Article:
Diagram 1. Two thread contention for a mutex
Mutexes in Practice - Boost.Threads solution
Boost.Threads is a part of the excellent Boost libraries. It has been intelligently designed to enhance safety by making error-prone code more difficult to write.
We'll be using Boost.Threads throughout the tutorial, since we may as well get used to using a well designed C++ library from the outset. Furthermore, the upcoming C++ 0x standard (due sometime this decade) will use Boost.Threads as the model for the new threading support, so learning this library will help future-proof your C++ skills.
Listing 2. Boost.Threads synchronisation
int sharedCounter = 50;
In the above solution, the shared counter is checked and updated as an atomic operation (with respect to multiple threads) so the race condition is solved.
Note the way the scoped_lock works: the constructor locks the associated mutex and the destructor unlocks it. This is the RAII (Resource Acquisition Is Initialisation) idiom , and it helps exception safety. If an exception were thrown while we had locked the mutex, the scoped_lock would be destroyed during the normal stack unwinding process and the mutex would be automatically freed.
Exception safety is not an issue with this simple example, since no statement can throw while we have the mutex locked. However, real-world code will almost always benefit from the scoped_lock design.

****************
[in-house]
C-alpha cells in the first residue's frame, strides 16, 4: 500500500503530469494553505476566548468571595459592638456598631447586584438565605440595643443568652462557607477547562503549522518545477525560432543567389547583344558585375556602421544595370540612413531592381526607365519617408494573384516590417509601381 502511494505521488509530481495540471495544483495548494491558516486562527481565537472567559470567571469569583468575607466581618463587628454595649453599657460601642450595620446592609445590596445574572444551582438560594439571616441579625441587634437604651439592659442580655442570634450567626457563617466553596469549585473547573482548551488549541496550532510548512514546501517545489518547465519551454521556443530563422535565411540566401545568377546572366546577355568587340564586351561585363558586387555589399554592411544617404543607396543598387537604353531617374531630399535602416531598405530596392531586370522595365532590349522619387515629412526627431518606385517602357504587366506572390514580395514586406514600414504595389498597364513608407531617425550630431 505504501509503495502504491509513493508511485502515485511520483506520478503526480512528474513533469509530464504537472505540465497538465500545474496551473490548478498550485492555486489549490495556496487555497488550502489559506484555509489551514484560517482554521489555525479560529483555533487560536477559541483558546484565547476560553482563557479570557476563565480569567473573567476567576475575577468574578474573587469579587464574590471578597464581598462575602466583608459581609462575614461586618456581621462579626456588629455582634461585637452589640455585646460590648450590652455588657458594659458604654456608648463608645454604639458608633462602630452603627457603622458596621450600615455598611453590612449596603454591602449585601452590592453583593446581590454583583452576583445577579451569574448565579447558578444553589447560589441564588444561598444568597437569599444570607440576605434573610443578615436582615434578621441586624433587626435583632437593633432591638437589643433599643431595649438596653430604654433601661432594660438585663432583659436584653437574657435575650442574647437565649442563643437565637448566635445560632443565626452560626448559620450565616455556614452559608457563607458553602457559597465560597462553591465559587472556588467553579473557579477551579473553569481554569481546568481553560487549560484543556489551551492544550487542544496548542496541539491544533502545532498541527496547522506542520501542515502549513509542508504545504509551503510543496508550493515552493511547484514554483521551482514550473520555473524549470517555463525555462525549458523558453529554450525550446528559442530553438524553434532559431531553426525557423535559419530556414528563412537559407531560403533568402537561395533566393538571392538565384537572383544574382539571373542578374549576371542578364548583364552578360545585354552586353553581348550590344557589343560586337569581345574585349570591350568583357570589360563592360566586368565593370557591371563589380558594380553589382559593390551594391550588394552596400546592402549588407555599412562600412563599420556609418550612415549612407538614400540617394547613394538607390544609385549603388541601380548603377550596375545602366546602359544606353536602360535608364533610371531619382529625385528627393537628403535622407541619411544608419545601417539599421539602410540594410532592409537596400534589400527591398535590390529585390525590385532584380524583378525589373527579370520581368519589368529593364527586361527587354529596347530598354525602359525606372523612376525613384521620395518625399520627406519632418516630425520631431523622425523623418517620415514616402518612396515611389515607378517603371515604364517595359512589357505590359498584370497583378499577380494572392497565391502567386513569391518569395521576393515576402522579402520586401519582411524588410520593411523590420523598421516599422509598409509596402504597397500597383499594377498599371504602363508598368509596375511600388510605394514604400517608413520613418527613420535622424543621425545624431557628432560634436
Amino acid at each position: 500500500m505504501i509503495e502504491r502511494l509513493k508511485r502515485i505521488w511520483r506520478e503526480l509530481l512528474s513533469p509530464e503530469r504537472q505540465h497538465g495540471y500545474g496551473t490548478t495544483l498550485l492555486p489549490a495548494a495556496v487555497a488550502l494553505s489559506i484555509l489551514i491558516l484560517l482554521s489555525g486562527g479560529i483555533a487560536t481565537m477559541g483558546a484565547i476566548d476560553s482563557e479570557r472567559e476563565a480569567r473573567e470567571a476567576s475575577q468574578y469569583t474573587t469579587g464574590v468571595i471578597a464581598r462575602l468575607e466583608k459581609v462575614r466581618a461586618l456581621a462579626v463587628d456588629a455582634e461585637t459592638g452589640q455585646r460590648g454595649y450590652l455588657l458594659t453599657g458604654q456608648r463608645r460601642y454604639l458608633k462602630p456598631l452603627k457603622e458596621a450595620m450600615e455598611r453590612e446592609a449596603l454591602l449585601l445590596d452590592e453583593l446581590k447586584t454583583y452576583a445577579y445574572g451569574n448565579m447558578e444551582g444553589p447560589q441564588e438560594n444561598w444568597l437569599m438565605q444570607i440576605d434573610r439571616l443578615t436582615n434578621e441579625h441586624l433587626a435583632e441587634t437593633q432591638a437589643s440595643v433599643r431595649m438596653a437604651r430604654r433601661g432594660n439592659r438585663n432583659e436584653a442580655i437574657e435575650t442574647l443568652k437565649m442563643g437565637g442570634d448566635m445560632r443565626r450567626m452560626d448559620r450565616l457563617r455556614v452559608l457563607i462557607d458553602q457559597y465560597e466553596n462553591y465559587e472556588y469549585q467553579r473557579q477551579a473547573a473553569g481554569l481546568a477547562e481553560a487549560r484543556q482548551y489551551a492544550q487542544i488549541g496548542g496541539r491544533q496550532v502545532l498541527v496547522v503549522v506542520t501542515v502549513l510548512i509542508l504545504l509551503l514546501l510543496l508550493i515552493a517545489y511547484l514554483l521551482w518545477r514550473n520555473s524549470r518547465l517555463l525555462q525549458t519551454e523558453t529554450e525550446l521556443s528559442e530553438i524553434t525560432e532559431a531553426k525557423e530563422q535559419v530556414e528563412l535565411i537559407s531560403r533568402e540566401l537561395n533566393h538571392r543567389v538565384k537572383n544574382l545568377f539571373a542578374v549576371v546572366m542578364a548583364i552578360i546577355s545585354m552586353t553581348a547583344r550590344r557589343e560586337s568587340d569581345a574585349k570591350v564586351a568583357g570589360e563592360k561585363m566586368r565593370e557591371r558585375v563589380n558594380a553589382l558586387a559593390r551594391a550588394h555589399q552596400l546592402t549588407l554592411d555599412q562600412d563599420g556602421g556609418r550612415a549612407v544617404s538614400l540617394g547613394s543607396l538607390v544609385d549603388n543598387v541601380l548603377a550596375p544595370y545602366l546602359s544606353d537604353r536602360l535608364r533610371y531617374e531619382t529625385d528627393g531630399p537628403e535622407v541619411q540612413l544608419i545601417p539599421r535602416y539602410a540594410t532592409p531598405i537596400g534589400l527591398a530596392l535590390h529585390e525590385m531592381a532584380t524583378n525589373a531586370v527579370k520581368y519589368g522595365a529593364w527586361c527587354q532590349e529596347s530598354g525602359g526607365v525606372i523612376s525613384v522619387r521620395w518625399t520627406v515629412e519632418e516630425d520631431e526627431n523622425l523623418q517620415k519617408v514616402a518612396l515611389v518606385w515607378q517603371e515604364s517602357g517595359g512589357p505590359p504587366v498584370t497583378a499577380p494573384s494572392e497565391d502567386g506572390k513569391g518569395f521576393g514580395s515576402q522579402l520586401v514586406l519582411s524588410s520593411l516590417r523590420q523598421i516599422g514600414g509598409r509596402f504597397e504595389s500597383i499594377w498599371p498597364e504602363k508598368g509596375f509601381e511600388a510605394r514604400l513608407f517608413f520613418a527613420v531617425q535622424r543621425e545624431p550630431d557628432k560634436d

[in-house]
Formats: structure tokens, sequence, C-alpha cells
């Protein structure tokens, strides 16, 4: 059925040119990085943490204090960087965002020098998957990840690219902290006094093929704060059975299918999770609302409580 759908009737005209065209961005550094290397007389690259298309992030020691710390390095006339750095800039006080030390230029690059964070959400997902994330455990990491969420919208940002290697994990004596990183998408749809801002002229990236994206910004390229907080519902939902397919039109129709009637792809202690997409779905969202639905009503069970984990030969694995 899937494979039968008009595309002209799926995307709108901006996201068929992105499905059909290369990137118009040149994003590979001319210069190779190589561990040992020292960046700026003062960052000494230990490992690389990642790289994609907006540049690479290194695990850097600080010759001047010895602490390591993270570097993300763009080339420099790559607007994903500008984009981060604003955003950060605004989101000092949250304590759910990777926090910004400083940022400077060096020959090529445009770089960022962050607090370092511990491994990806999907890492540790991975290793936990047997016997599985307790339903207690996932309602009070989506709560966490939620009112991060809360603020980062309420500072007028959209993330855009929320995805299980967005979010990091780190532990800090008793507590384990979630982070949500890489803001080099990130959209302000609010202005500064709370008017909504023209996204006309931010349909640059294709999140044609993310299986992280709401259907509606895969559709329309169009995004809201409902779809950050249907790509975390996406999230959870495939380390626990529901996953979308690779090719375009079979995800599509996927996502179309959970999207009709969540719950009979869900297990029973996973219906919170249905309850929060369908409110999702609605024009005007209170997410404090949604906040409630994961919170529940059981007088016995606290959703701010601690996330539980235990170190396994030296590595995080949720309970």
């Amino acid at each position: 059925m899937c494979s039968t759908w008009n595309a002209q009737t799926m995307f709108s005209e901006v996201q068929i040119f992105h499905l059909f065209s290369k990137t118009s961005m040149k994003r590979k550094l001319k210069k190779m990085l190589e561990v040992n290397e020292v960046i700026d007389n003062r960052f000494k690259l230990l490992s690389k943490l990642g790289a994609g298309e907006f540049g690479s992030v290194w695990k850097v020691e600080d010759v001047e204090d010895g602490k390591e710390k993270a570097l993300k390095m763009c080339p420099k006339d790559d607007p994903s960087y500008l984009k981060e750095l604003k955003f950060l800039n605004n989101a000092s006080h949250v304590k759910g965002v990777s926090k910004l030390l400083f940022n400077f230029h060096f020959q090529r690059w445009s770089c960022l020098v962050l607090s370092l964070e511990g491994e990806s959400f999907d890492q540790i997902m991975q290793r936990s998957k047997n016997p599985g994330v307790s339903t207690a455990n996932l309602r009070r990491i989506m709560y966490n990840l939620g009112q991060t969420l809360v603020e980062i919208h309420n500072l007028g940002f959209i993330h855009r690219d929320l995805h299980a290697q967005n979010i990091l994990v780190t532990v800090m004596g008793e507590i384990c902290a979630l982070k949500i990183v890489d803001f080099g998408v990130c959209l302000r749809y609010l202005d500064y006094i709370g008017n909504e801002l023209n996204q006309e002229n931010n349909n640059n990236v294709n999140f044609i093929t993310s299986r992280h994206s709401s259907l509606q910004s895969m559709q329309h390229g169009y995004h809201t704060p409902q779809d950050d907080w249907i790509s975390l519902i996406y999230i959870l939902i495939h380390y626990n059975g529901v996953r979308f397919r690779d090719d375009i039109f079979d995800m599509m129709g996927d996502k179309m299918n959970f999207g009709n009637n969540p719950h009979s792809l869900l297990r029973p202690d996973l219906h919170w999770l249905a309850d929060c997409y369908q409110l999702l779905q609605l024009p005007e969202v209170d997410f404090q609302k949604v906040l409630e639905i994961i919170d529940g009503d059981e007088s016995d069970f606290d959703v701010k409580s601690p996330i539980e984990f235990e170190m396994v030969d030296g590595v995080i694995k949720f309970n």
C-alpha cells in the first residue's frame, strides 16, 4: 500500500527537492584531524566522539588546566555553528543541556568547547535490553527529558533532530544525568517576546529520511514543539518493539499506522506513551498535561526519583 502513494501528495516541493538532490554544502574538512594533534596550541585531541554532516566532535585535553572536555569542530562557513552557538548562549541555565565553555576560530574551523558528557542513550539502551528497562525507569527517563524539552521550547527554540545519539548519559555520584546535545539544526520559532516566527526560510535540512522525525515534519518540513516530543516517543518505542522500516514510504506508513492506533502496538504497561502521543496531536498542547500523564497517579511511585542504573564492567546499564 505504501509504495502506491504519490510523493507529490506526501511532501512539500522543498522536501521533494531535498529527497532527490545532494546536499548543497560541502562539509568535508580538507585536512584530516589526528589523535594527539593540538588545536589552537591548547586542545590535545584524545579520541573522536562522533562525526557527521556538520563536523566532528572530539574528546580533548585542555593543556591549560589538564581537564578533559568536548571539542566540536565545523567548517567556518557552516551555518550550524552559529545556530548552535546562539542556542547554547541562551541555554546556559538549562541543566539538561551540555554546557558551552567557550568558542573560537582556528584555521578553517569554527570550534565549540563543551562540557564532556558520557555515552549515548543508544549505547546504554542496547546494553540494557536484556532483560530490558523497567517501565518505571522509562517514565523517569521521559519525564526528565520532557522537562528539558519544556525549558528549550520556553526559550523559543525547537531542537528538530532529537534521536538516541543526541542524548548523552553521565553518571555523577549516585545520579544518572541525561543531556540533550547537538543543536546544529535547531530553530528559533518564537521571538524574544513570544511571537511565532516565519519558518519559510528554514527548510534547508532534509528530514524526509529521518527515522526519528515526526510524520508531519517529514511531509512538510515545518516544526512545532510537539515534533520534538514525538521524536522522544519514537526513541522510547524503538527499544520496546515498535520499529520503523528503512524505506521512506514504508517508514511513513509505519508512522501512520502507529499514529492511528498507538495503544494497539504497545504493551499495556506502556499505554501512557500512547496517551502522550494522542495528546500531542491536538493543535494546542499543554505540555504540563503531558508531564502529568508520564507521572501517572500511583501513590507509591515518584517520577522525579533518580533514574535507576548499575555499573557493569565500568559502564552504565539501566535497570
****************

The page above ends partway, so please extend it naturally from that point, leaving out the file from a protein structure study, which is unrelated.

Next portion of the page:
Unfortunately concurrent code can have many problems: race conditions are only the most fundamental. The next problem we'll cover is called Deadlock, and it commonly arises from the interaction of blocking mutexes.
Deadlock is where one or more threads wait for resources that can never become available.
The classic case (illustrated below) is where two threads both require two shared resources, and they use blocking mutexes to lock them in opposite order. Thread A locks resource X while thread B locks resource Y. Next, thread A attempts to lock resource Y and thread B attempts to lock resource X: since both resources are already locked (by the other thread), both threads wait indefinitely.
The following diagram should make the sequence clear.
Figure 1. Classic deadlock
It is easy to write code where deadlock is inevitable, here is the classic case:
Listing 1. Classic deadlock
std::cout << "threadA working: " << ++counter << "\n";